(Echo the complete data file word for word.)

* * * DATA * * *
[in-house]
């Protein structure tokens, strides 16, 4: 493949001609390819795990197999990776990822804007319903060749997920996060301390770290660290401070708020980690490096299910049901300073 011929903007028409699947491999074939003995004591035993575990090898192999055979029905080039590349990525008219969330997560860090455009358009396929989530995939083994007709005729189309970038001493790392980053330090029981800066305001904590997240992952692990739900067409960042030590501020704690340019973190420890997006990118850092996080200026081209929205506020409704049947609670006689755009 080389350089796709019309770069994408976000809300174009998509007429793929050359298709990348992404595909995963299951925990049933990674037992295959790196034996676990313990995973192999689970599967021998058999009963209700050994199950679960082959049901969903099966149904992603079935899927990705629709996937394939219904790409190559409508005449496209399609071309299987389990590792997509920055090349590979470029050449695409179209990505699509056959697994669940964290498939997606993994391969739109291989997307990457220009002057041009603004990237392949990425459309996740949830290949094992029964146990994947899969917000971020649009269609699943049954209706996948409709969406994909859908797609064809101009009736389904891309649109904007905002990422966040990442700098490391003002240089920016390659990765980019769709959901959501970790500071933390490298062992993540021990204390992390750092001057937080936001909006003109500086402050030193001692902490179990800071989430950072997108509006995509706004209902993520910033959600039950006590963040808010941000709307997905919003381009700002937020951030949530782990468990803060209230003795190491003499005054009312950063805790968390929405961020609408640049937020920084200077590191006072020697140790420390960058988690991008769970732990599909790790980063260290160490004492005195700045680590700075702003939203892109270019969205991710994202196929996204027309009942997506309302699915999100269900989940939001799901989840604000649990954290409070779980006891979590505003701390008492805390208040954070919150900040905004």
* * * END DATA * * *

[in-house]
């Protein structure tokens, strides 16, 4: 493949001609390819795990197999990776990822804007319903060749997920996060301390770290660290401070708020980690490096299910049901300073 011929903007028409699947491999074939003995004591035993575990090898192999055979029905080039590349990525008219969330997560860090455009358009396929989530995939083994007709005729189309970038001493790392980053330090029981800066305001904590997240992952692990739900067409960042030590501020704690340019973190420890997006990118850092996080200026081209929205506020409704049947609670006689755009 080389350089796709019309770069994408976000809300174009998509007429793929050359298709990348992404595909995963299951925990049933990674037992295959790196034996676990313990995973192999689970599967021998058999009963209700050994199950679960082959049901969903099966149904992603079935899927990705629709996937394939219904790409190559409508005449496209399609071309299987389990590792997509920055090349590979470029050449695409179209990505699509056959697994669940964290498939997606993994391969739109291989997307990457220009002057041009603004990237392949990425459309996740949830290949094992029964146990994947899969917000971020649009269609699943049954209706996948409709969406994909859908797609064809101009009736389904891309649109904007905002990422966040990442700098490391003002240089920016390659990765980019769709959901959501970790500071933390490298062992993540021990204390992390750092001057937080936001909006003109500086402050030193001692902490179990800071989430950072997108509006995509706004209902993520910033959600039950006590963040808010941000709307997905919003381009700002937020951030949530782990468990803060209230003795190491003499005054009312950063805790968390929405961020609408640049937020920084200077590191006072020697140790420390960058988690991008769970732990599909790790980063260290160490004492005195700045680590700075702003939203892109270019969205991710994202196929996204027309009942997506309302699915999100269900989940939001799901989840604000649990954290409070779980006891979590505003701390008492805390208040954070919150900040905004």